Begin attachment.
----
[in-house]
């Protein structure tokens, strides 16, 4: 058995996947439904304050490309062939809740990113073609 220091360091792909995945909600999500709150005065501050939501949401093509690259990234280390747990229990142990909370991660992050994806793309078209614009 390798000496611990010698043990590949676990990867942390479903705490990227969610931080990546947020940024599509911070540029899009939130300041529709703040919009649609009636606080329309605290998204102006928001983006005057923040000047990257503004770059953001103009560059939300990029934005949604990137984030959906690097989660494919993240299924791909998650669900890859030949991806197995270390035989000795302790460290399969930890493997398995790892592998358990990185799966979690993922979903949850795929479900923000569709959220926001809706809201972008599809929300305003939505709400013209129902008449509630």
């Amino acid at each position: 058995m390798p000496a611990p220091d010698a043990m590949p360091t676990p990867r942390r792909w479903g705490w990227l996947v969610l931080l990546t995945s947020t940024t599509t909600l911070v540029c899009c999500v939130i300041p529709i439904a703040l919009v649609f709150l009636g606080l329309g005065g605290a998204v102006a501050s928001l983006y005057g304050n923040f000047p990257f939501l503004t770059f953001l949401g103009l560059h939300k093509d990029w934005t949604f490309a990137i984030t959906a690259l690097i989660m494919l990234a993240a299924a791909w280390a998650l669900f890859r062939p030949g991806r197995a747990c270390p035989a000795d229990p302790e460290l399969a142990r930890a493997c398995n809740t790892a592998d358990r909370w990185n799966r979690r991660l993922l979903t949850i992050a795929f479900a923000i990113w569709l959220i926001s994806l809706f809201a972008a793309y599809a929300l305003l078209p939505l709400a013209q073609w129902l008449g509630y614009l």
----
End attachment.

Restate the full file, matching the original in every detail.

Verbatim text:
[in-house]
């Protein structure tokens, strides 16, 4: 058995996947439904304050490309062939809740990113073609 220091360091792909995945909600999500709150005065501050939501949401093509690259990234280390747990229990142990909370991660992050994806793309078209614009 390798000496611990010698043990590949676990990867942390479903705490990227969610931080990546947020940024599509911070540029899009939130300041529709703040919009649609009636606080329309605290998204102006928001983006005057923040000047990257503004770059953001103009560059939300990029934005949604990137984030959906690097989660494919993240299924791909998650669900890859030949991806197995270390035989000795302790460290399969930890493997398995790892592998358990990185799966979690993922979903949850795929479900923000569709959220926001809706809201972008599809929300305003939505709400013209129902008449509630």
């Amino acid at each position: 058995m390798p000496a611990p220091d010698a043990m590949p360091t676990p990867r942390r792909w479903g705490w990227l996947v969610l931080l990546t995945s947020t940024t599509t909600l911070v540029c899009c999500v939130i300041p529709i439904a703040l919009v649609f709150l009636g606080l329309g005065g605290a998204v102006a501050s928001l983006y005057g304050n923040f000047p990257f939501l503004t770059f953001l949401g103009l560059h939300k093509d990029w934005t949604f490309a990137i984030t959906a690259l690097i989660m494919l990234a993240a299924a791909w280390a998650l669900f890859r062939p030949g991806r197995a747990c270390p035989a000795d229990p302790e460290l399969a142990r930890a493997c398995n809740t790892a592998d358990r909370w990185n799966r979690r991660l993922l979903t949850i992050a795929f479900a923000i990113w569709l959220i926001s994806l809706f809201a972008a793309y599809a929300l305003l078209p939505l709400a013209q073609w129902l008449g509630y614009l």